She hopes that when Christians become aware of the pastor’s case, they will share the story and call for their protection. Yet, despite her faith in the Christian community’s ability to rally and speak up for her client, Battisson herself is not a Christian. And she doesn’t tip-toe around the PM’s faith, telling Eternity she finds his “hypocrisy overwhelming,” in the face of the toll his immigration laws have taken on her clients.
As Immigration Minister, Mr Morrison oversaw the closing of Australia’s borders to people arriving by boat, declared that no asylum-seeker who arrived by boat would be settled in Australia, whether they were found to be genuine or not. He instigated boat turn-backs, introduced legal changes that made the application process for people seeking asylum more laborious and lengthy, and cut funding to services that assist in the application process.
As Prime Minister, Mr Morrison has cut the overall numbers of refugees Australia accepts, and refused to resettle detainees who have spent six years in offshore detention, rejecting ongoing offers by New Zealand PM Jacinda Ardern to resettle them, and despite numerous UN reports denouncing Australia’s offshore detention. Most recently, he has expressed plans to overturn medevac laws and place medical needs of people in offshore detention back in the hands of Home Affairs Minister Peter Dutton.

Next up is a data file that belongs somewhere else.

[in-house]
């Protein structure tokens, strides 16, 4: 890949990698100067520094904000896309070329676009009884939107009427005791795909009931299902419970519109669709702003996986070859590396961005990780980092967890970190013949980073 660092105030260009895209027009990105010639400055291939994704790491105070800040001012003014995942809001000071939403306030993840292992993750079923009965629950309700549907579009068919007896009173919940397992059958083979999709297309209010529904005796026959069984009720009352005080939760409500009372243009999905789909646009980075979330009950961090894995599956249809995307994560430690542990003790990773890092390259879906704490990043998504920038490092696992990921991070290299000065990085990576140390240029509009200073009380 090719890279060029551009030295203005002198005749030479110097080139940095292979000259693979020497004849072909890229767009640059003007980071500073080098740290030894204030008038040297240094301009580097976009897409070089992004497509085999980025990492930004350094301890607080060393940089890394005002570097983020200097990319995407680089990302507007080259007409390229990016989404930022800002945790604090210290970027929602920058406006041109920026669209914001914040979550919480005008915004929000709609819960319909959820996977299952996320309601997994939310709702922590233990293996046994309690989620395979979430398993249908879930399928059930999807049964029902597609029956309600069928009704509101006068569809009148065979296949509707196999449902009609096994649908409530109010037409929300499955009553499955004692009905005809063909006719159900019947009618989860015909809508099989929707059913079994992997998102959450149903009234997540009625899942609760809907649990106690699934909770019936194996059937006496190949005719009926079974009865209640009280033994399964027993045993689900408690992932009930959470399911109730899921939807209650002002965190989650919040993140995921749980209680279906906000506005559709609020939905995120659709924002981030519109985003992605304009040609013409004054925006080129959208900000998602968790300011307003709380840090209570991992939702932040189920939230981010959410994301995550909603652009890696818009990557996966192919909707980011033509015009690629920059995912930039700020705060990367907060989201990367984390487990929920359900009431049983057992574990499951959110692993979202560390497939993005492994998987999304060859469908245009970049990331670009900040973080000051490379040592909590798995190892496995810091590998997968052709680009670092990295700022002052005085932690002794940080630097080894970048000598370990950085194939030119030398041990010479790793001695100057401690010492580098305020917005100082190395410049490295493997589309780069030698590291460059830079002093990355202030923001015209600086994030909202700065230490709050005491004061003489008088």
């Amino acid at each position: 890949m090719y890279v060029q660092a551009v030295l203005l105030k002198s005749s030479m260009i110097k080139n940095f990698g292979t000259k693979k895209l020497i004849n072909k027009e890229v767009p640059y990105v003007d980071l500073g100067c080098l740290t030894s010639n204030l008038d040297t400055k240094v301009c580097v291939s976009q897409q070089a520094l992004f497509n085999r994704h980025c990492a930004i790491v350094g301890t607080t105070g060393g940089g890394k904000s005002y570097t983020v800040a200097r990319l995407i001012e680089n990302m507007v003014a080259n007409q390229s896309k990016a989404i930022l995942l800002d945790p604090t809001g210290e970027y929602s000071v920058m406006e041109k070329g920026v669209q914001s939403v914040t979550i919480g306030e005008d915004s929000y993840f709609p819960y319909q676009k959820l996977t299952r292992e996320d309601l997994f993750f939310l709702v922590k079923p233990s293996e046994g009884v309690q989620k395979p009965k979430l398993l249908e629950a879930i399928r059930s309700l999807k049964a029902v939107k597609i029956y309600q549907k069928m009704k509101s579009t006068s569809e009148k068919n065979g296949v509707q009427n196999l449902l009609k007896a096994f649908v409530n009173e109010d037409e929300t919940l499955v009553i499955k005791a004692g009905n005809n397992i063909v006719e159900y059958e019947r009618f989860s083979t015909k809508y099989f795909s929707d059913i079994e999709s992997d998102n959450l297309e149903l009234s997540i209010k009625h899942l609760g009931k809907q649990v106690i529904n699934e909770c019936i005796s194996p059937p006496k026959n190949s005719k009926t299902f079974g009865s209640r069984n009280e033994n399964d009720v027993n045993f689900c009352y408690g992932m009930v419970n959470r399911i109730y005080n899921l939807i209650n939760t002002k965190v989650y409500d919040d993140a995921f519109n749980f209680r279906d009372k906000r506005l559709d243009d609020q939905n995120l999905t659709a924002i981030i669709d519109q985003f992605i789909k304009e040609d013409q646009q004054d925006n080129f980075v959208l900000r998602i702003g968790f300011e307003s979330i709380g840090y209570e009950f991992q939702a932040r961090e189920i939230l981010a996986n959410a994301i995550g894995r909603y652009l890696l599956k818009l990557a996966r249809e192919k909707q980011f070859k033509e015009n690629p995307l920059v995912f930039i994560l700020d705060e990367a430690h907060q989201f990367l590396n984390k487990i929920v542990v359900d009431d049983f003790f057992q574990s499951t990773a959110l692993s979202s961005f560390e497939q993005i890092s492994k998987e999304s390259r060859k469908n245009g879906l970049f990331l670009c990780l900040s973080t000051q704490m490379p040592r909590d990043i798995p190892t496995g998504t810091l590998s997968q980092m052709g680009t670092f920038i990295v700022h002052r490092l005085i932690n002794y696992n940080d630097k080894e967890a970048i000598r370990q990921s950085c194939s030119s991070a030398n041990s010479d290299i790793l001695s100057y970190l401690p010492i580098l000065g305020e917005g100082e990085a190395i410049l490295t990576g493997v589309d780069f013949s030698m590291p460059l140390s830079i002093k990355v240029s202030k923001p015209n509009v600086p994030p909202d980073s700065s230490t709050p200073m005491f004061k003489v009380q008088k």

Suffice to say that Prime Minister Scott Morrison has been no champion for the care of vulnerable asylum-seekers.
“If my client deserves a bridging visa now, they deserved one a month ago, and they deserved one back in February when they arrived,” Alison Battisson
When Battisson began tweeting about the case of her Pentecostal pastor, and threatened to go to the media, within two hours, she was informed the Minister’s Department for Home Affairs had made a recommendation to him that he issue a bridging visa.
This is the most the minister can do now that the matter is before the Administrative Appeals Tribunal and it will most likely help, but Battisson is concerned for other cases that don’t have the option of threatening negative media.
“If my client deserves a bridging visa now, they deserved one a month ago, and they deserved one back in February when they arrived,” she says.
In her view, the entire system is arbitrary and it’s real people whose lives are being ruined by its cruelty.
“And unless you have someone pushing your case, you get left behind,” Battisson says. “That needs to change.”
A previous edit of this article said that the Minister for Home Affairs had made the recommendation, which was incorrect. The Minister’s department has made the recommendation to him, so we have updated this article to correct the inaccuracy.